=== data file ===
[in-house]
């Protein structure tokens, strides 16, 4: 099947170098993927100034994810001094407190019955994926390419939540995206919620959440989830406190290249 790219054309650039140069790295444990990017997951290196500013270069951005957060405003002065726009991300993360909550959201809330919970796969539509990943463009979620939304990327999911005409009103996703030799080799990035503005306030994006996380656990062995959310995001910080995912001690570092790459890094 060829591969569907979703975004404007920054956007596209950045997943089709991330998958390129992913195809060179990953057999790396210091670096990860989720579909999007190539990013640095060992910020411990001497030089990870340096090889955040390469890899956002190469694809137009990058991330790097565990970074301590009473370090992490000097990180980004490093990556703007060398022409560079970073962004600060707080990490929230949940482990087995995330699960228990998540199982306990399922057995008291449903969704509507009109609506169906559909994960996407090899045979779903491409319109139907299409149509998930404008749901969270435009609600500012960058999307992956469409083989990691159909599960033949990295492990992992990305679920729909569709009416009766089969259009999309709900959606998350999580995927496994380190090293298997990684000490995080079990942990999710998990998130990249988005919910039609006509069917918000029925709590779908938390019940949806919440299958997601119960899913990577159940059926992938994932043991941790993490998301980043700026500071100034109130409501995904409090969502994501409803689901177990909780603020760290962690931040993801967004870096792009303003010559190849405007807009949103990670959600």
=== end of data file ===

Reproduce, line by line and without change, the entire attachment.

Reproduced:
[in-house]
């Protein structure tokens, strides 16, 4: 099947170098993927100034994810001094407190019955994926390419939540995206919620959440989830406190290249 790219054309650039140069790295444990990017997951290196500013270069951005957060405003002065726009991300993360909550959201809330919970796969539509990943463009979620939304990327999911005409009103996703030799080799990035503005306030994006996380656990062995959310995001910080995912001690570092790459890094 060829591969569907979703975004404007920054956007596209950045997943089709991330998958390129992913195809060179990953057999790396210091670096990860989720579909999007190539990013640095060992910020411990001497030089990870340096090889955040390469890899956002190469694809137009990058991330790097565990970074301590009473370090992490000097990180980004490093990556703007060398022409560079970073962004600060707080990490929230949940482990087995995330699960228990998540199982306990399922057995008291449903969704509507009109609506169906559909994960996407090899045979779903491409319109139907299409149509998930404008749901969270435009609600500012960058999307992956469409083989990691159909599960033949990295492990992992990305679920729909569709009416009766089969259009999309709900959606998350999580995927496994380190090293298997990684000490995080079990942990999710998990998130990249988005919910039609006509069917918000029925709590779908938390019940949806919440299958997601119960899913990577159940059926992938994932043991941790993490998301980043700026500071100034109130409501995904409090969502994501409803689901177990909780603020760290962690931040993801967004870096792009303003010559190849405007807009949103990670959600």